“Everyone here in this chapel can be an agent of change.” These simple words highlighted the focus of Jason Hsu’s presentation on his experience and lessons as a Taiwanaise legislator. On February 23, Hsu spoke as part of the Kageyama-Hunt Lecture Series. Created in 2012 by Belmont Hill parents Bill and Yuko Hunt, these chapel talks exhibit models of global citizenship that inspire boys to “embrace the challenges and opportunities of an interconnected world.”
While he focused on the importance of being a voice in the world, Hsu’s backstory and rise to public office were equally inspiring. Growing up in a night market, Hsu learned everything from his mom. Despite her lack of college education, Hsu’s mom’s wisdom made him the man he is today. She often said, “When you have an opportunity, you should create more opportunities for others.” On the other hand, Hsu learned another vital lesson: “A hustler’s mindset – never take no for an answer.” Through these frequent calls to action and undeniable ambition, Hsu became inspired to grow as a leader.
After an education in Silicon Valley, Hsu returned to Taiwan to fulfill his military service. As he learned more about the state of Taiwan and the conflict with China, Hsu leaned toward a term in the legislature. Having lost a friend to Chinese fighter jets, he became very aware of the foreign and domestic issues the small country faces. Once elected, Hsu worked on various legislation, including cybersecurity, AI, autonomous vehicles, and same-sex marriage. In his political work, Hsu’s goal was simple: create change that will last generations.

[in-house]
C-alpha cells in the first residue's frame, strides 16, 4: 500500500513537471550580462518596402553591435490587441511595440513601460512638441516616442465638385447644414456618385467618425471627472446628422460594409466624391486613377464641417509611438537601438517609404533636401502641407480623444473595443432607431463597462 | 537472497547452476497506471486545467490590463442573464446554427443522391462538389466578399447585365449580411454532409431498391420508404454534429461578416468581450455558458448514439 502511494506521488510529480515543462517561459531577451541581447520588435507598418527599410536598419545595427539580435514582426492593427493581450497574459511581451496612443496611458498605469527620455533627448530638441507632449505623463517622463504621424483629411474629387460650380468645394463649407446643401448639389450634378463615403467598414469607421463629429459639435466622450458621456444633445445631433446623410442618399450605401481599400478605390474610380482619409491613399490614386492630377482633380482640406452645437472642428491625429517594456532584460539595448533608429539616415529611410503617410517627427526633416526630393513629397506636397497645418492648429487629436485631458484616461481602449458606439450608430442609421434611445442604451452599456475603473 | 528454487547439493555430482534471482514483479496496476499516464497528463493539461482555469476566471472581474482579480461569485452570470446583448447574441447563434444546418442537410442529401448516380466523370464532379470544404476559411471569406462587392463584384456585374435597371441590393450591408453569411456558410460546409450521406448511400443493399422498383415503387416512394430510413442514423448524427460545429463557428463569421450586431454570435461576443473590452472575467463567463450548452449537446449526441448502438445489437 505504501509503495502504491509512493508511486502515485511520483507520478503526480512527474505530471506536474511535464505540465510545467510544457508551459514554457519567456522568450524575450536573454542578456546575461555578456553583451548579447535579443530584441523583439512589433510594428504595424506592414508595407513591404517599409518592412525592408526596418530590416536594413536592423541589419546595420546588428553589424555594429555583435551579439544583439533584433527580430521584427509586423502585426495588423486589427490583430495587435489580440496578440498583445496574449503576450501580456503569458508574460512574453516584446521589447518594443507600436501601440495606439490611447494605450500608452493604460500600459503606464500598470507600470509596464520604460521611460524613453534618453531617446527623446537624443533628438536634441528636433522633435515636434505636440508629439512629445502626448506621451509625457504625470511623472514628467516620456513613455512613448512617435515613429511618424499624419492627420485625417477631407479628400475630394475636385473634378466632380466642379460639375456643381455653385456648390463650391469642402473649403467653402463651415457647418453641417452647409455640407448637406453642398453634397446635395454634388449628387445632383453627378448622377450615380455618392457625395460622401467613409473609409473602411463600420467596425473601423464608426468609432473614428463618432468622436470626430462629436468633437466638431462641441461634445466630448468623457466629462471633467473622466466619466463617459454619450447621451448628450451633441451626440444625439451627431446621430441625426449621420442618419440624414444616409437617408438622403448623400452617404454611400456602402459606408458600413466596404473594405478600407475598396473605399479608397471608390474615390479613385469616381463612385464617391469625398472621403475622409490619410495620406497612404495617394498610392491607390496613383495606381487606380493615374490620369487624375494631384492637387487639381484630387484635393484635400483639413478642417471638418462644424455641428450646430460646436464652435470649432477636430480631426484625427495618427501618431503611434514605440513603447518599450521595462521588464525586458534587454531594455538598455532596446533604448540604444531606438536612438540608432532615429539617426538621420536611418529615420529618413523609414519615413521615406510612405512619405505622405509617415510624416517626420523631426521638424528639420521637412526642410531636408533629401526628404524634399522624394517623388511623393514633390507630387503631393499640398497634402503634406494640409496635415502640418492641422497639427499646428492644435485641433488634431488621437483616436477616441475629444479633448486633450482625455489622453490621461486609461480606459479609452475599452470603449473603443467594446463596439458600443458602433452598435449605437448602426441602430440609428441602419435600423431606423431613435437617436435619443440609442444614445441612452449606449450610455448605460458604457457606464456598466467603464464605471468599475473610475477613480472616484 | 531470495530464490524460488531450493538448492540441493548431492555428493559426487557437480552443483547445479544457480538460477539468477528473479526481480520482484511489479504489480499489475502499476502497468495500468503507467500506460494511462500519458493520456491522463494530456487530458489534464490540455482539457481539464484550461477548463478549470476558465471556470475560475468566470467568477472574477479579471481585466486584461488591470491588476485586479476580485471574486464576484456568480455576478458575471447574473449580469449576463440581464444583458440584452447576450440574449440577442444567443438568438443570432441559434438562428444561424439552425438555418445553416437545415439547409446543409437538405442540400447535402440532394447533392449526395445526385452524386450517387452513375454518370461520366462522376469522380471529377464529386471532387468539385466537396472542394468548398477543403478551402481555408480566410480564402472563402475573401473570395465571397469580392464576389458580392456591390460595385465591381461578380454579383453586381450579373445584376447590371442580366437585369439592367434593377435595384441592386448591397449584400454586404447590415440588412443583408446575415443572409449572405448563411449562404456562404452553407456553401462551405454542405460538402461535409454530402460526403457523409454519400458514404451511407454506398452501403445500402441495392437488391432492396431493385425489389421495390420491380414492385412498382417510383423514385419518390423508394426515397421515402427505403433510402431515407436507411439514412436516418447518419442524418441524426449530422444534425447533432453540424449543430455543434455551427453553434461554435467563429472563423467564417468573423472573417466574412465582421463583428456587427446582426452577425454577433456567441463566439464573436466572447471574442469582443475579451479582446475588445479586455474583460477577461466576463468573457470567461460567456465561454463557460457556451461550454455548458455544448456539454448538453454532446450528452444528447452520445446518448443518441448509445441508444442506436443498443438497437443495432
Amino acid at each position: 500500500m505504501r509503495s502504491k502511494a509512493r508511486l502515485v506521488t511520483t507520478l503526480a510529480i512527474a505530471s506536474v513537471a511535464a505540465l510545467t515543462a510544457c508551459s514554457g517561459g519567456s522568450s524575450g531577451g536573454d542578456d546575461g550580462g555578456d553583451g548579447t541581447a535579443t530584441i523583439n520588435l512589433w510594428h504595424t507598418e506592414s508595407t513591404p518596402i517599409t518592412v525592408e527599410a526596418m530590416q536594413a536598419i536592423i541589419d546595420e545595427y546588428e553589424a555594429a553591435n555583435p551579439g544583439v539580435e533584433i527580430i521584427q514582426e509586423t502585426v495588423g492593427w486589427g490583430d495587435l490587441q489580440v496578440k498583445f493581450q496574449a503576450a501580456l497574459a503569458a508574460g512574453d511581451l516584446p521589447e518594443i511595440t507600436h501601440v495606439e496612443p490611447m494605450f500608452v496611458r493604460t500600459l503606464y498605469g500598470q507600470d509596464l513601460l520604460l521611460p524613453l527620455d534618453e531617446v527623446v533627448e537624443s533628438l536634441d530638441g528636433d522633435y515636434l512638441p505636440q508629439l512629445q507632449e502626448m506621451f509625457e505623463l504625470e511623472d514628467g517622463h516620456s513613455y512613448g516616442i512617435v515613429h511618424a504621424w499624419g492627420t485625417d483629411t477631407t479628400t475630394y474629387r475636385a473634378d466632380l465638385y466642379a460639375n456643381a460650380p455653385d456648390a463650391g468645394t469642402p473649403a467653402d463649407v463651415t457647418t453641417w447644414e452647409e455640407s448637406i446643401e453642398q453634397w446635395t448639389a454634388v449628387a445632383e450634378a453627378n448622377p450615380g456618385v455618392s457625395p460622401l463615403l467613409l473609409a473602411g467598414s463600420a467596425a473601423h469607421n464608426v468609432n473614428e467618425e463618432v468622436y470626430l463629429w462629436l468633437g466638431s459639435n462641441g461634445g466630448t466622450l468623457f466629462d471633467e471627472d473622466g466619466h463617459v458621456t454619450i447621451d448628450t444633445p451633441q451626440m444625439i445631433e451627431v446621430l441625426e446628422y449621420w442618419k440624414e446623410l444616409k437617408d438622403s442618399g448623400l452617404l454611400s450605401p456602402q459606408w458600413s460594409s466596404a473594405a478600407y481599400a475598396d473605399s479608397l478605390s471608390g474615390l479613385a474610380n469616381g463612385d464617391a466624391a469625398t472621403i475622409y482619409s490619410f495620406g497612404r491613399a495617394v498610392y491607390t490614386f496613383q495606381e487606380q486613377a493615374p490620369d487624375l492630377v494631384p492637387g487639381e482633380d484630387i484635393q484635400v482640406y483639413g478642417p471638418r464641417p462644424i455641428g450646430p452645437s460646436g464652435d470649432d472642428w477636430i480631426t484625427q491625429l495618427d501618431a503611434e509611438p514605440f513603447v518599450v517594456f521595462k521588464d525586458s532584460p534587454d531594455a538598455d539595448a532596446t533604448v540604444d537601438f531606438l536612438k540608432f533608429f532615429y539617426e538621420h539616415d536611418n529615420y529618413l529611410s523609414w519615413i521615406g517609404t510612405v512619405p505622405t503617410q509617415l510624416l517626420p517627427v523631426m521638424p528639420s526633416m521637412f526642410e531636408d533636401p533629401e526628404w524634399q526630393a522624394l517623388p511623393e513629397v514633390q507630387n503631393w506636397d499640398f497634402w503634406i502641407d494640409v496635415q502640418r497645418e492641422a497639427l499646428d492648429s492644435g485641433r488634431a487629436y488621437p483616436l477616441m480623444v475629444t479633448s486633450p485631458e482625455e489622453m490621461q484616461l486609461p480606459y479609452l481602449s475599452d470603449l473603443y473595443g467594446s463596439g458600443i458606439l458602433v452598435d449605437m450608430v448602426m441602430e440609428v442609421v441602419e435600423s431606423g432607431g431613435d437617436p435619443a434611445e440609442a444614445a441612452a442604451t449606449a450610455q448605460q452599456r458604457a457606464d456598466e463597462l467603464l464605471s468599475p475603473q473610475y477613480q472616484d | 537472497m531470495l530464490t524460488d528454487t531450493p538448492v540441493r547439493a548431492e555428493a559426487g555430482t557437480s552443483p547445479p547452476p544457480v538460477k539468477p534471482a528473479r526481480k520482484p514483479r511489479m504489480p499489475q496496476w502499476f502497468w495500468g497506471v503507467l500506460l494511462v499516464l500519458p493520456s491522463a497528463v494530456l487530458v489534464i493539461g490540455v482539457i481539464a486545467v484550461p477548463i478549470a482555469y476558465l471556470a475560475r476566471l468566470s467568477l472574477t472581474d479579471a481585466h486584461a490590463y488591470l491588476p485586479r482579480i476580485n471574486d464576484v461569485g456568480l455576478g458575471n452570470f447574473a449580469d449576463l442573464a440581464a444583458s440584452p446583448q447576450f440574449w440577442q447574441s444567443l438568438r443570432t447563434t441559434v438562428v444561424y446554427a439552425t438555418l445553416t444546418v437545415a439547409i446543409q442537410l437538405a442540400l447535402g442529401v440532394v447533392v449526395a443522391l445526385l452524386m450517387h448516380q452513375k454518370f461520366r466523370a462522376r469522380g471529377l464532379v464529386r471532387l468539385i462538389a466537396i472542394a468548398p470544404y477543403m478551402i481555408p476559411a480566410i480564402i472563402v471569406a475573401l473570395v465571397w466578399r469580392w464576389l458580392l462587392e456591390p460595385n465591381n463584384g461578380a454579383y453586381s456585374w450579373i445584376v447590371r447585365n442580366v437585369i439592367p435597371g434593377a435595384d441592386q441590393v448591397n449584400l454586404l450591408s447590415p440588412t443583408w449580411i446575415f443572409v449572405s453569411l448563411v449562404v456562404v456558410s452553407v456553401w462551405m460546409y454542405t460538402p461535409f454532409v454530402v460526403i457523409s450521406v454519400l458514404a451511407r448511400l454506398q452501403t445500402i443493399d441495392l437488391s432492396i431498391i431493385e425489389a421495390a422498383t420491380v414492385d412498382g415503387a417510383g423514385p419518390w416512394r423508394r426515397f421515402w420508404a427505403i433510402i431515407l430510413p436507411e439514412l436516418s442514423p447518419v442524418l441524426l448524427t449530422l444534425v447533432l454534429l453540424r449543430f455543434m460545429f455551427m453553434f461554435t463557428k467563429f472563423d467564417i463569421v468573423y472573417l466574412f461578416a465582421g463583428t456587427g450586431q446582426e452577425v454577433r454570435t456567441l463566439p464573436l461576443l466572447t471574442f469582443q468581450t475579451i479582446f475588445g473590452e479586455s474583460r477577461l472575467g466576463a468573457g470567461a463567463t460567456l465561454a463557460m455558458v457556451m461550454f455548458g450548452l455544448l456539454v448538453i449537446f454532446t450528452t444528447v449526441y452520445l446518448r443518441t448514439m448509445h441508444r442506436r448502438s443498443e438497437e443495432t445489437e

Outside of politics, Hsu brought Ted talks to Taiwan through TEDx Taipei. In the first expansion of Ted through this independent style, speakers can give presentations on anything. “If you could share one thing with the world, what would it be?” For Hsu, he would share about his country, Taiwan, including its thriving culture, global conflicts, and expanding industry. A true patriot of his country, Hsu has dedicated his life to advancing Taiwanese interests by promoting legislation.
Hsu’s talk was well received by students and faculty alike. He captured the audience by his bold energy and deep wisdom on various topics, such as politics, economics, and leadership. Mr. Harvey, Chair of the History Department, was impressed by his presentation. Mr. Harvey reflected, “I hope it empowers students to look at the world’s problems and the problems in our community and have the confidence to seek solutions.”
Likewise, Jason Hsu closed with the fundamental goal that everyone is an activist somehow. After sharing several final characteristics, including humility, curiosity, openness to adventure, building consensus, storytelling, and tenacity, Hsu concluded where he began: “Be a change agent!”